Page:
In a 2002 report titled "Broken Records," Americans for Gun Safety said 401 people in Michigan who shouldnt have been able to buy guns were able to do so despite background checks.
Utah is the only state that checks daily if a concealed-carry permit holder has committed a crime and if so, that persons permit is revoked, Mr. Kessler said.
"It requires computerizing your records and cross-checking, which a lot of states have not done," he said.
Although county gun board meetings are open to the public, Michigan law exempts information about concealed-carry permits from the state public records law.
That prevents citizens and the press from finding out who applied for a permit and who has them, said Carolynne Jarvis, executive director of the Michigan Partnership to Prevent Gun Violence, a Lansing-based gun-control group.
"Theres no way to determine what the effect of this law is. Wed like to pretend there is, but there isnt. The whole purpose of the way the law was put together is you couldnt and its not accidental," Ms. Jarvis said.
In Ohio, Governor Taft - who has said for nearly five years he wont sign a concealed-carry bill into law unless it has adequate background checks, training requirements, and support from law enforcement - surprised legislators recently when he said he would veto any bill that bars the public from knowing who has permits.
Backers of the bill say that cloaking who is carrying handguns is crucial to deterring crime. They also point out that the House version of the bill would require an annual report on the number of licenses issued, renewed, suspended, revoked, and denied - similar to information that the Michigan State Police provide. Mr. Bambery said the Michigan law has worked well, but he said some counties improperly have tried to add conditions.
The Michigan Coalition for Responsible Gun Owners recently sued Kent County, which has required applicants to provide a letter from their physician vouching they arent or havent been mentally ill.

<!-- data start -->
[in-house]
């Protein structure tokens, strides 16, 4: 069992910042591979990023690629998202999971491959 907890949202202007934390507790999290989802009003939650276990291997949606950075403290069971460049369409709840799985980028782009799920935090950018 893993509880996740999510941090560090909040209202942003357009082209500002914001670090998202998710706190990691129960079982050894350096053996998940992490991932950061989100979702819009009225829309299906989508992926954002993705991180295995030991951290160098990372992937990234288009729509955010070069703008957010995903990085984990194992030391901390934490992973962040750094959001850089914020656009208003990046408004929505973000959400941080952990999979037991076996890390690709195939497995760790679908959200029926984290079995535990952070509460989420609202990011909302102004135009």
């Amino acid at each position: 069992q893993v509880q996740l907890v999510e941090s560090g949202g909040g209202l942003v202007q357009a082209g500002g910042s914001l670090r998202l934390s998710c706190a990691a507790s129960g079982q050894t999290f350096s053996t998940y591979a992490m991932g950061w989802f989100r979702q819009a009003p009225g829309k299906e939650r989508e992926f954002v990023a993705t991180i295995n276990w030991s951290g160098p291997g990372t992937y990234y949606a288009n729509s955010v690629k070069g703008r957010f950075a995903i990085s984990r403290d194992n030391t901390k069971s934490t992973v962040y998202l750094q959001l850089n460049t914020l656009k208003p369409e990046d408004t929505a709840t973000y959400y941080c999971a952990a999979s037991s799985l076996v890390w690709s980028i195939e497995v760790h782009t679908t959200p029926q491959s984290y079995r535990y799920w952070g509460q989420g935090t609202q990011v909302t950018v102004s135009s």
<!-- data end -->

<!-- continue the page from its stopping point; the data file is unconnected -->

The additional paperwork is unnecessary because applicants must sign a statement allowing county gun boards to access their medical records, the group charges.
Mr. Bambery, who described himself as a libertarian, said his criteria for evaluating the new law is a simple one.
"Its how many citizens have decided they are going to exercise their rights to a concealed-carry permit. It has been a fairly significant number, but it has not been the rush that the critics were forecasting," he said.
Mr. Bambery is among those who dont have a permit.
"I live in a small town. I have pistols and enjoy shooting them, and I took the concealed-carry training. But its not my thing," he said.
Last month, two men drove up to 22-year-old Johnny Donaldson, Jr., as he beat a 16-year-old girl with a metal pipe on the west side of Detroit, police said.
The man in the passenger seat shot and killed Mr. Donaldson and sped away. No arrests have been made and there is no evidence that the gunman had a concealed-carry permit.
But John Birch, president of a group in Oak Brook, Ill., that supports such laws and other gun issues, said he hopes the gunman does have a permit and will step forward.
"Stopping an in-progress felony is good citizenship. I think the fear level has been transferred from the victims to the criminals," Mr. Birch said.